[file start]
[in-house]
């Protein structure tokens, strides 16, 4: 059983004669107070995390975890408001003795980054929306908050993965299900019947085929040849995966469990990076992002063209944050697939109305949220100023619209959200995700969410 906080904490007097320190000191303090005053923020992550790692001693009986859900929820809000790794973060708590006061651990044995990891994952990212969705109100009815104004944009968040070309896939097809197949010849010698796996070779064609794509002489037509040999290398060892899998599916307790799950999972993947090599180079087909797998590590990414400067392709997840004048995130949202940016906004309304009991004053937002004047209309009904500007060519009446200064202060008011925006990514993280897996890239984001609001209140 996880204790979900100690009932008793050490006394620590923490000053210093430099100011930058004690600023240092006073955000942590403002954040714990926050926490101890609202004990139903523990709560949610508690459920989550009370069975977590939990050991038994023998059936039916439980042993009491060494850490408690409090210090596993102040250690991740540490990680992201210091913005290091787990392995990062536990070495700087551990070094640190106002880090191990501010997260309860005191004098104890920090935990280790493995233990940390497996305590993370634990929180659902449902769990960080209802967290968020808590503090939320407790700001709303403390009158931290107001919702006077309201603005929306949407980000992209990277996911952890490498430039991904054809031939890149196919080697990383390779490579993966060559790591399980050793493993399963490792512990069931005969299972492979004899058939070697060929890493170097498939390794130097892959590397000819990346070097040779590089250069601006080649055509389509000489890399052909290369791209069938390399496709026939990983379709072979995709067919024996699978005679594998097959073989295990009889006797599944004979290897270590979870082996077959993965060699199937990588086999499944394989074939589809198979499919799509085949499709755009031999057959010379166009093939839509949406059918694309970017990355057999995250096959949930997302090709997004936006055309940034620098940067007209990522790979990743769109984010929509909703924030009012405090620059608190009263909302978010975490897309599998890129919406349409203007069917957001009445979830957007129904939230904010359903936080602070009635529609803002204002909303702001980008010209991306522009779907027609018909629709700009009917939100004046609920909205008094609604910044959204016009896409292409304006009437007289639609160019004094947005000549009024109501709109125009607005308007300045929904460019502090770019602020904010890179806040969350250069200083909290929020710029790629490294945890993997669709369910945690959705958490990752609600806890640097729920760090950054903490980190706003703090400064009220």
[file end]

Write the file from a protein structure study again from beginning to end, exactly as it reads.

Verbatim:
[in-house]
């Protein structure tokens, strides 16, 4: 059983004669107070995390975890408001003795980054929306908050993965299900019947085929040849995966469990990076992002063209944050697939109305949220100023619209959200995700969410 906080904490007097320190000191303090005053923020992550790692001693009986859900929820809000790794973060708590006061651990044995990891994952990212969705109100009815104004944009968040070309896939097809197949010849010698796996070779064609794509002489037509040999290398060892899998599916307790799950999972993947090599180079087909797998590590990414400067392709997840004048995130949202940016906004309304009991004053937002004047209309009904500007060519009446200064202060008011925006990514993280897996890239984001609001209140 996880204790979900100690009932008793050490006394620590923490000053210093430099100011930058004690600023240092006073955000942590403002954040714990926050926490101890609202004990139903523990709560949610508690459920989550009370069975977590939990050991038994023998059936039916439980042993009491060494850490408690409090210090596993102040250690991740540490990680992201210091913005290091787990392995990062536990070495700087551990070094640190106002880090191990501010997260309860005191004098104890920090935990280790493995233990940390497996305590993370634990929180659902449902769990960080209802967290968020808590503090939320407790700001709303403390009158931290107001919702006077309201603005929306949407980000992209990277996911952890490498430039991904054809031939890149196919080697990383390779490579993966060559790591399980050793493993399963490792512990069931005969299972492979004899058939070697060929890493170097498939390794130097892959590397000819990346070097040779590089250069601006080649055509389509000489890399052909290369791209069938390399496709026939990983379709072979995709067919024996699978005679594998097959073989295990009889006797599944004979290897270590979870082996077959993965060699199937990588086999499944394989074939589809198979499919799509085949499709755009031999057959010379166009093939839509949406059918694309970017990355057999995250096959949930997302090709997004936006055309940034620098940067007209990522790979990743769109984010929509909703924030009012405090620059608190009263909302978010975490897309599998890129919406349409203007069917957001009445979830957007129904939230904010359903936080602070009635529609803002204002909303702001980008010209991306522009779907027609018909629709700009009917939100004046609920909205008094609604910044959204016009896409292409304006009437007289639609160019004094947005000549009024109501709109125009607005308007300045929904460019502090770019602020904010890179806040969350250069200083909290929020710029790629490294945890993997669709369910945690959705958490990752609600806890640097729920760090950054903490980190706003703090400064009220």